The UK motor insurance sector is set to make the largest annual loss in over a decade as a result of inflationary pressures.
Analysis published today by EY has forecast that net combined ratios will reach 115 per cent this year – the worst year since 2010 – going down slightly to 114 per cent in 2023.
Claims costs – already high due to pandemic-induced supply chain issues – remain on the rise this year as cost increases in materials, labour and energy feed through inflation.
“There are significant challenges on the horizon for motor insurers,” said Rodney Bonnard, UK insurance leader at EY.
According to the forecasts, personal motor premiums are set to remain largely flat in 2022, rising by only £1 year-on-year.
But in 2023, they are expected to increase by 15 per cent – or £66 per policy – as inflationary pressures feed through claims costs.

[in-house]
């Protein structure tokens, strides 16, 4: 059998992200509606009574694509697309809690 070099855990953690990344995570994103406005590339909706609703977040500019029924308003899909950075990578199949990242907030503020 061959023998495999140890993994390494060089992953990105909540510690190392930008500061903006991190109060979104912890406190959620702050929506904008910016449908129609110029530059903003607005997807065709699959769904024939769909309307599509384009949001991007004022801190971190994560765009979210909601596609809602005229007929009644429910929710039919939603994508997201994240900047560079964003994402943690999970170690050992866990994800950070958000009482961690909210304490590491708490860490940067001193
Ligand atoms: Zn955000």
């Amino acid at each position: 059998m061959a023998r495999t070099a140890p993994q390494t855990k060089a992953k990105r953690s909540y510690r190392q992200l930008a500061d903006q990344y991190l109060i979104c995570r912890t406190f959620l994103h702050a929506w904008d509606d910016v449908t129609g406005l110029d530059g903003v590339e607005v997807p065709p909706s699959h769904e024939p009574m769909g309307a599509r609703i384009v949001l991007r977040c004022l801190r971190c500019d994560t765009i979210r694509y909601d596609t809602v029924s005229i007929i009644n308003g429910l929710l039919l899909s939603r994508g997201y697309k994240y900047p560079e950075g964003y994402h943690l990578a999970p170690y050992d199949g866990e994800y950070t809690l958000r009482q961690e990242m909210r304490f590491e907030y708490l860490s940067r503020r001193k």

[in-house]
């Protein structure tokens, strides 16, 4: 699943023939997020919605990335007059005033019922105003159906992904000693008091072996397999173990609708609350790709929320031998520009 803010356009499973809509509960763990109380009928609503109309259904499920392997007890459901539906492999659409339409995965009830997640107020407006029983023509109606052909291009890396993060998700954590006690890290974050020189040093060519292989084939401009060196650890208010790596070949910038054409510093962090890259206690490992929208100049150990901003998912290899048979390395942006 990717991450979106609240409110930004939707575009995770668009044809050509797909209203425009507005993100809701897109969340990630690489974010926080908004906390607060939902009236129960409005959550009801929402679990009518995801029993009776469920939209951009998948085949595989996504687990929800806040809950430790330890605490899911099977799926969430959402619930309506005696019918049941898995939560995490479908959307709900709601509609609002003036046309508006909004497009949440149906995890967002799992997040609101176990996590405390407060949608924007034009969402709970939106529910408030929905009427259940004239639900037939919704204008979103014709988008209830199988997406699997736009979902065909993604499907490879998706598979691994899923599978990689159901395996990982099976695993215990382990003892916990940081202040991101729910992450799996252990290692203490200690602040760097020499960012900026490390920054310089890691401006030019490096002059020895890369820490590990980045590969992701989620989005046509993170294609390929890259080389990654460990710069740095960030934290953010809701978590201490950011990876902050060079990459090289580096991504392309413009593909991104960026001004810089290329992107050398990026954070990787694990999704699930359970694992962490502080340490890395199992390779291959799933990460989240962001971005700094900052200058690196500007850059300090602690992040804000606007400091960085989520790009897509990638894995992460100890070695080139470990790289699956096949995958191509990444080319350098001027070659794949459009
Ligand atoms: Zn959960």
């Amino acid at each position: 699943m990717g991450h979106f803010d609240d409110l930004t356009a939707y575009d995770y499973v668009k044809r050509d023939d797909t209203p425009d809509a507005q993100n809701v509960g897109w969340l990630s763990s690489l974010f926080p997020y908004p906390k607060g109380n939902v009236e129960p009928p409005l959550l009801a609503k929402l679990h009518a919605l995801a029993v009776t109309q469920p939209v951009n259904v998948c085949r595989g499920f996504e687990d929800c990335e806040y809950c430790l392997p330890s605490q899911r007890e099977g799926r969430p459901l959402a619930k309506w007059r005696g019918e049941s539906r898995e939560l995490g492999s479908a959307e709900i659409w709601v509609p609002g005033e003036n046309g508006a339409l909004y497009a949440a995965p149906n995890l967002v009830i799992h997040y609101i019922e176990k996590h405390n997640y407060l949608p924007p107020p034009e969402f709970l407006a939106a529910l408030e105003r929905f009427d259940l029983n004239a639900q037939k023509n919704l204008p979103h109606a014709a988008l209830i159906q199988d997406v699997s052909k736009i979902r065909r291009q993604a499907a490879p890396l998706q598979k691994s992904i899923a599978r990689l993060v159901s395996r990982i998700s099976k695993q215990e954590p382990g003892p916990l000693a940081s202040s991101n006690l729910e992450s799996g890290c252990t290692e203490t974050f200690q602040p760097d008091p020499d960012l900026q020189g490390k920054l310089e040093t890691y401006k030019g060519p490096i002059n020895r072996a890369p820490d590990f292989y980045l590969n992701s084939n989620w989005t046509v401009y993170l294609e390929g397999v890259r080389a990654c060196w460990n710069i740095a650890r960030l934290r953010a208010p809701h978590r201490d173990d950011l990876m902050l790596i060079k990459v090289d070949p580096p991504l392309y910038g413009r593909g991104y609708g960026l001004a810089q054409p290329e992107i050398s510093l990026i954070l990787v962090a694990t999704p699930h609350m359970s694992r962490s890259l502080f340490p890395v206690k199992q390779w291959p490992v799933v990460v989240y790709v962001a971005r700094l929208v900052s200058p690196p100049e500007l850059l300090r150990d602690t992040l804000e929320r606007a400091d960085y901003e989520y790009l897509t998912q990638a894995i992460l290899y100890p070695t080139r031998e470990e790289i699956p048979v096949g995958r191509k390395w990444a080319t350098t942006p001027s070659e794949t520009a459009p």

Nevertheless, the sector will remain largely loss-making also next year, Bonnard said.
“While consumer premium rates have risen since the changes to pricing rules earlier this year, they are still well below the level needed to keep pace with inflation,” he commented.
“This means that not only is 2022 almost certainly going to be unprofitable, but 2023 is also likely to be loss-making, given the business written this year has been on relatively low rates.”